Five years ago, as more than 20,000 people gathered for the twilight memorial Mass for Oscar Arnulfo Romero in San Salvador, the papal nuncio—the pope’s ambassador—announced, “We are gathered here to remember Archbishop Oscar Reynaldo Romero.” The sudden silence of more than 20,000 people holding their breath was broken by the chant, “Arnulfo! Arnulfo!” followed by, “Queremos un obispo que anda con los pobres!” (We want a bishop who will walk with the people!) throughout the rest of the Mass. Following the Mass, as the people marched to the plaza, they chanted, “Se siente, se siente, Romero está presente!” (We feel it, we feel it, Romero is present!)
Today, as El Salvador prepares to celebrate the 30th anniversary of the martyrdom of this unlikely icon of a suffering and displaced people, one might ask: What is it about this memorial celebration that continues to gain momentum after so many years?
Romero’s martyrdom was a result of the fact that he spoke for the poor and voiceless amid the carnage of the Salvadoran civil war. His is not a story about a lifelong idealistic revolutionary, but rather about a man of privilege and prestige who came to see that the world he had known had to be turned upside down. His story shows the power of conversion into a new understanding of reality.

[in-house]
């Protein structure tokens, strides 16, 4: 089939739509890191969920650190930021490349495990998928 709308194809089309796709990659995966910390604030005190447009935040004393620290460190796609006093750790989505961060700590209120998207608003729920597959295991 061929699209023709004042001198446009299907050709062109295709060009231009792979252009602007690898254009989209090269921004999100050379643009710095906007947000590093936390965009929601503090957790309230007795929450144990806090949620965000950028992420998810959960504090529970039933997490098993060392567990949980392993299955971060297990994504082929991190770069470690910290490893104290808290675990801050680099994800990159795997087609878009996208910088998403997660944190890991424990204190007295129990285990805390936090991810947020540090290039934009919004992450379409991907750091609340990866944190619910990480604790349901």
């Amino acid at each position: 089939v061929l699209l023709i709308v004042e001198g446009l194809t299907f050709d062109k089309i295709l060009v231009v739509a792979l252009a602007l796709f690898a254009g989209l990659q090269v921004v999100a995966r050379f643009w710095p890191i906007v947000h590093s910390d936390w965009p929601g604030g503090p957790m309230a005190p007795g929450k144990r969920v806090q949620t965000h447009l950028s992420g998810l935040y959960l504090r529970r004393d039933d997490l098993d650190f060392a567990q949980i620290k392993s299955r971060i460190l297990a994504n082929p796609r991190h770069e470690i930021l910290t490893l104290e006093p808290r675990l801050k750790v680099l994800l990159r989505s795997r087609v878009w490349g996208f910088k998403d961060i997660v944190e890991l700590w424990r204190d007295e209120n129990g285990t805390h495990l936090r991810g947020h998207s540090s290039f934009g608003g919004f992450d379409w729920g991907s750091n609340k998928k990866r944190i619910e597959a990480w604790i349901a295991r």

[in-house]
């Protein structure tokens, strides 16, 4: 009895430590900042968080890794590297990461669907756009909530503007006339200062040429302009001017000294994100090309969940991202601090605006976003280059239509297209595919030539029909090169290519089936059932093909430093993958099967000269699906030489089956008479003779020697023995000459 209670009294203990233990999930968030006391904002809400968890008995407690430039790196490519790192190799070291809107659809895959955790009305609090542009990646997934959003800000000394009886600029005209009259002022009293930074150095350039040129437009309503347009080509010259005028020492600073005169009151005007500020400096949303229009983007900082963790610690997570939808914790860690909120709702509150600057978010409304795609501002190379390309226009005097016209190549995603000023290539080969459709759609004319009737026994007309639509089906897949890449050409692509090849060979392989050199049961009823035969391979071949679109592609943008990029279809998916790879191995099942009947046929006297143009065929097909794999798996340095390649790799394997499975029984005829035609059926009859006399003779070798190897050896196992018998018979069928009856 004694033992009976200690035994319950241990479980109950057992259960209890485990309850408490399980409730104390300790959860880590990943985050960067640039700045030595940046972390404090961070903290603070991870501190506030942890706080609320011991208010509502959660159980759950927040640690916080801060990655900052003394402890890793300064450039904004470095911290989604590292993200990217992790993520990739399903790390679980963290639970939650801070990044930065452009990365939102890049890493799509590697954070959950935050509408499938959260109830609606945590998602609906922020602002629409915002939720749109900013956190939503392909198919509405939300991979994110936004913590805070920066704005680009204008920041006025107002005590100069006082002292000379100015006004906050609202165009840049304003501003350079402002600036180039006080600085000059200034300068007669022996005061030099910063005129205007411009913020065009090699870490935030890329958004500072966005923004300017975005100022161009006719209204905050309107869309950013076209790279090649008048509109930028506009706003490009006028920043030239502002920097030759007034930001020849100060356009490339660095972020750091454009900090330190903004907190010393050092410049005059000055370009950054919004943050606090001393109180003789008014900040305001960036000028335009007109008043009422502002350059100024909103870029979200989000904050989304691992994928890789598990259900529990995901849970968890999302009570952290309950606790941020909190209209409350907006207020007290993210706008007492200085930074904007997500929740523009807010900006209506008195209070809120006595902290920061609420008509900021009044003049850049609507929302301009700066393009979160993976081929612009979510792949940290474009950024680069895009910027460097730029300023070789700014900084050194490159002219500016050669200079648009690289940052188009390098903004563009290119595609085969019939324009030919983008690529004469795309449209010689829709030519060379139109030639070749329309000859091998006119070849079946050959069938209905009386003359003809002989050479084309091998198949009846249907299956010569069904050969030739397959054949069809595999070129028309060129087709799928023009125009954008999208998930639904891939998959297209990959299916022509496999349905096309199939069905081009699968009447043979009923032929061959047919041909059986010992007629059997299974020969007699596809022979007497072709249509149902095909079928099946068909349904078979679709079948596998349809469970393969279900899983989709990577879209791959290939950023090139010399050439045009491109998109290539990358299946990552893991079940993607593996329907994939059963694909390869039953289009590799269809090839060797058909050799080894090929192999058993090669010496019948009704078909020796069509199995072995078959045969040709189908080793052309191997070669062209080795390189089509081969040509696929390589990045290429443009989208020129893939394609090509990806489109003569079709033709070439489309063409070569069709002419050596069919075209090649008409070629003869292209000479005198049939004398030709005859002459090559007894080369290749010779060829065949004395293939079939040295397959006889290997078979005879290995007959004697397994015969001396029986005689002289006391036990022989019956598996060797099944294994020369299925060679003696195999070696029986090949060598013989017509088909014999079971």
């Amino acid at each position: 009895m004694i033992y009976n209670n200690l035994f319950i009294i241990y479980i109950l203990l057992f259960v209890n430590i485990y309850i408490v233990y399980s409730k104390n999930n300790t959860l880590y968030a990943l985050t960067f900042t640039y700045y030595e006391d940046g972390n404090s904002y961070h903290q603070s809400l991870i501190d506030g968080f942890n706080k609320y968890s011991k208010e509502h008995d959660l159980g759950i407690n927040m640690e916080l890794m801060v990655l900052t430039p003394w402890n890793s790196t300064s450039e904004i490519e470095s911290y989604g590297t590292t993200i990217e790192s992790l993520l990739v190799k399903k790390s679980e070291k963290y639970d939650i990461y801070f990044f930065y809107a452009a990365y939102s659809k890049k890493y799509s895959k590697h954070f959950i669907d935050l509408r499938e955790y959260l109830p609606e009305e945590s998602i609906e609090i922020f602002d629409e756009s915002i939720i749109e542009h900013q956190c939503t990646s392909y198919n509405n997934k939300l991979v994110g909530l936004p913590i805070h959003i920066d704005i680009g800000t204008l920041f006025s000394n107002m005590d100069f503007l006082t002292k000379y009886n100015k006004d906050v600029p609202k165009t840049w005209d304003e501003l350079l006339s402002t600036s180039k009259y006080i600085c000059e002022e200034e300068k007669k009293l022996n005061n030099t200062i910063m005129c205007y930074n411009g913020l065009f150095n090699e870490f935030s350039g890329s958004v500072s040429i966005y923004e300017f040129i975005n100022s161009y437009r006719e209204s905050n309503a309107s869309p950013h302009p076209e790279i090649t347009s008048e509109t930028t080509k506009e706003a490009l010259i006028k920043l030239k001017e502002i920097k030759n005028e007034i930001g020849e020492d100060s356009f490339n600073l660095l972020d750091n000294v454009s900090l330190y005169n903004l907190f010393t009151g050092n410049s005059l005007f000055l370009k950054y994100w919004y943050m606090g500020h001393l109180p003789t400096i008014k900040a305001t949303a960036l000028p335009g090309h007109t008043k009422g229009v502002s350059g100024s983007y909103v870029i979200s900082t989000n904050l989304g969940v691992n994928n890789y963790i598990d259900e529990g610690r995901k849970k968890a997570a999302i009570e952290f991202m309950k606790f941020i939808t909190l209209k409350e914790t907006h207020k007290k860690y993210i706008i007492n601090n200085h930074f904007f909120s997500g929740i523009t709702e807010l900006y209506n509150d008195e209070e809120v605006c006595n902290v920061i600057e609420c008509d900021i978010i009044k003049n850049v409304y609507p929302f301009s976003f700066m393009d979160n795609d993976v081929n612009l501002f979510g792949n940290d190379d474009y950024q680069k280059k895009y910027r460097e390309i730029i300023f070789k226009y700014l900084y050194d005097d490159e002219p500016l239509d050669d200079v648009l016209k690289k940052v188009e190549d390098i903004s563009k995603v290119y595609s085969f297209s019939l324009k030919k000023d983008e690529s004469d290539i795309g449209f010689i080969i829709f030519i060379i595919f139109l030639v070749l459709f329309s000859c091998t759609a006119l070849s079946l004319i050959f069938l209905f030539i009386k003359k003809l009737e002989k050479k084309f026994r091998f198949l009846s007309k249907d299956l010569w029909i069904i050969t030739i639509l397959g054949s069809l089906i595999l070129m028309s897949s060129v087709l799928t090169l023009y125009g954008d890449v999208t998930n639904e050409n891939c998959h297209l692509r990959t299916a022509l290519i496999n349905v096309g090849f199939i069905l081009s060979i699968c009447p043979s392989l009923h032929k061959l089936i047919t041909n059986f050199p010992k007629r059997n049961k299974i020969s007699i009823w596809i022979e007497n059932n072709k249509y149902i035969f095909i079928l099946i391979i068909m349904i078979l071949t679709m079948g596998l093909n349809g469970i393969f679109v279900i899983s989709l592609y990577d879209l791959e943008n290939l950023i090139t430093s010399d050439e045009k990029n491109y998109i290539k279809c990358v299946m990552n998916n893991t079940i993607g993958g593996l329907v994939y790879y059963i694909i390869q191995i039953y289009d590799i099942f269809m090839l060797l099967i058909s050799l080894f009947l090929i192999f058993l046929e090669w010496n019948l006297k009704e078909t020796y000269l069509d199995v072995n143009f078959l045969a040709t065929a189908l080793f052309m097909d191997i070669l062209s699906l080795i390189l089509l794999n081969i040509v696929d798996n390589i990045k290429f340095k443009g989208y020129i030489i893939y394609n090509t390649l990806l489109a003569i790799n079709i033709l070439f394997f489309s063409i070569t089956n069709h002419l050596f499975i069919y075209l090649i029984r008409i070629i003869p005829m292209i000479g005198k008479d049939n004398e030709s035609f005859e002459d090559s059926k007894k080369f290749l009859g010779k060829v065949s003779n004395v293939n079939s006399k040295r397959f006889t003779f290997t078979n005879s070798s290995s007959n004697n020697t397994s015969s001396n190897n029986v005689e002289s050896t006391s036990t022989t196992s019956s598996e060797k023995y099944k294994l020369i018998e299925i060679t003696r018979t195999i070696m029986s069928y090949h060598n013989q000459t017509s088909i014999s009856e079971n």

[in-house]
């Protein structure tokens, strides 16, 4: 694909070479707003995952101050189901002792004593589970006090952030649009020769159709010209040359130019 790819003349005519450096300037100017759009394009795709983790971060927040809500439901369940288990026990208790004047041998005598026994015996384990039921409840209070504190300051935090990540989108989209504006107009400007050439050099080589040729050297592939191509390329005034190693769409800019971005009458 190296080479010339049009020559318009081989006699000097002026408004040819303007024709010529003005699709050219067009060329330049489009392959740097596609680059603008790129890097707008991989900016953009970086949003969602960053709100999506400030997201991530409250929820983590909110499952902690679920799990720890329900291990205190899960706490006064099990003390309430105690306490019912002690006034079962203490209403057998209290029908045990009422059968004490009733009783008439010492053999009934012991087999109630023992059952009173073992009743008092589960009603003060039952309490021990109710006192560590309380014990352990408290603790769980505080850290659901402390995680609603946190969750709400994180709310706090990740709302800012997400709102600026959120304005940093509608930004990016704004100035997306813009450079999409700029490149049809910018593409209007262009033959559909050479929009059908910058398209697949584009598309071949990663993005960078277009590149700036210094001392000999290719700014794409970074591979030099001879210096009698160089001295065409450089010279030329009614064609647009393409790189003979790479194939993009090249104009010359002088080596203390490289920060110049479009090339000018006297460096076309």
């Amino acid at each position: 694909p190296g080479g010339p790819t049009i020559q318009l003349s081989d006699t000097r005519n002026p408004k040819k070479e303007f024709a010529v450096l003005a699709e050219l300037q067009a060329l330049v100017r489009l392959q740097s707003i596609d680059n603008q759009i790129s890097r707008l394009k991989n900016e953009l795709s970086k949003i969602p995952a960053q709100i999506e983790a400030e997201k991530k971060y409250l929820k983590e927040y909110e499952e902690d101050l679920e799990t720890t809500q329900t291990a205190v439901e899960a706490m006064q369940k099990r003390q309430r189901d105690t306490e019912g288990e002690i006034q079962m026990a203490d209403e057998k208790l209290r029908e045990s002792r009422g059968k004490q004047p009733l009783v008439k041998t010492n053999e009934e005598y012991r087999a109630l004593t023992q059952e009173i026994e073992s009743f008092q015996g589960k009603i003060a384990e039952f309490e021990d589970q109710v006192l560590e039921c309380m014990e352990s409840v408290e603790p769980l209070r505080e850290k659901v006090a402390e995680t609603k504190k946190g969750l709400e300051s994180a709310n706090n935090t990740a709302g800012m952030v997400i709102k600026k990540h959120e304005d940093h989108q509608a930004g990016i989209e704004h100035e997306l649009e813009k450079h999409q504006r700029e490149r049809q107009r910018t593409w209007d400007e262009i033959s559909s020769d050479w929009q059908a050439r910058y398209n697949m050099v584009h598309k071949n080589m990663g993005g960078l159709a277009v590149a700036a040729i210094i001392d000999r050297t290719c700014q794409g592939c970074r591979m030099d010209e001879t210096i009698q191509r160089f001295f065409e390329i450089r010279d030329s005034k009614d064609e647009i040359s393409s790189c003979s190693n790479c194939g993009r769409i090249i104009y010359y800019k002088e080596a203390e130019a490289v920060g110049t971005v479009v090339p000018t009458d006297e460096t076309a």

Romero wrote, “The church would betray its own love for God and its fidelity to the gospel if it stopped being ... a defender of the rights of the poor [and] a humanizer of every legitimate struggle to achieve a more just society ... that prepares the way for the true reign of God in history.” For Romero, “when the church hears the cry of the oppressed, it cannot but denounce the social structures that give rise to and perpetuate the misery from which the cry arises.”
Today, the power of conversion breathes hope amid the harsh realities of continued oppression. CAFTA, which promises to enrich the mining, manufacturing, and agricultural businesses of the United States and Canada, has not improved life for the poor of El Salvador. While great wealth has been achieved by a few, the poor pay more to buy goods brought in from the north. Food is expensive, and Salvadoran farmers are not able to compete with the highly subsidized agribusinesses of the North.
Romero, in his radical demonstration of total surrender and trust in the goodness of God, continues to speak and to live in the Salvadoran people—those scarred by the war and those too young to remember it. As liberation theologian Gustavo Gutierrez said at the 25th anniversary of Romero’s death, “Jesus is the homily of God, and Romero is the homily of Jesus in our presence.”
For the people of El Salvador today, and for all people who are undergoing systematic brutality from their governments and the Western world’s powerful regimes, Romero’s actions and words incarnate the gospel of Jesus. If the past is any indication, this March in San Salvador, thousands of people—from Africa, Europe, Asia, Australia, North America, and South America, Christian and non-Christian—will gather, to remember and be transformed by the witness of a martyred bishop who dared to defy the sinful structures of privilege.
Ted Fortier is a professor of anthropology and Jeanette Rodriguez a professor of theology and religious studies at Seattle University. They are co-authors of Cultural Memory: Resistance, Faith, and Identity.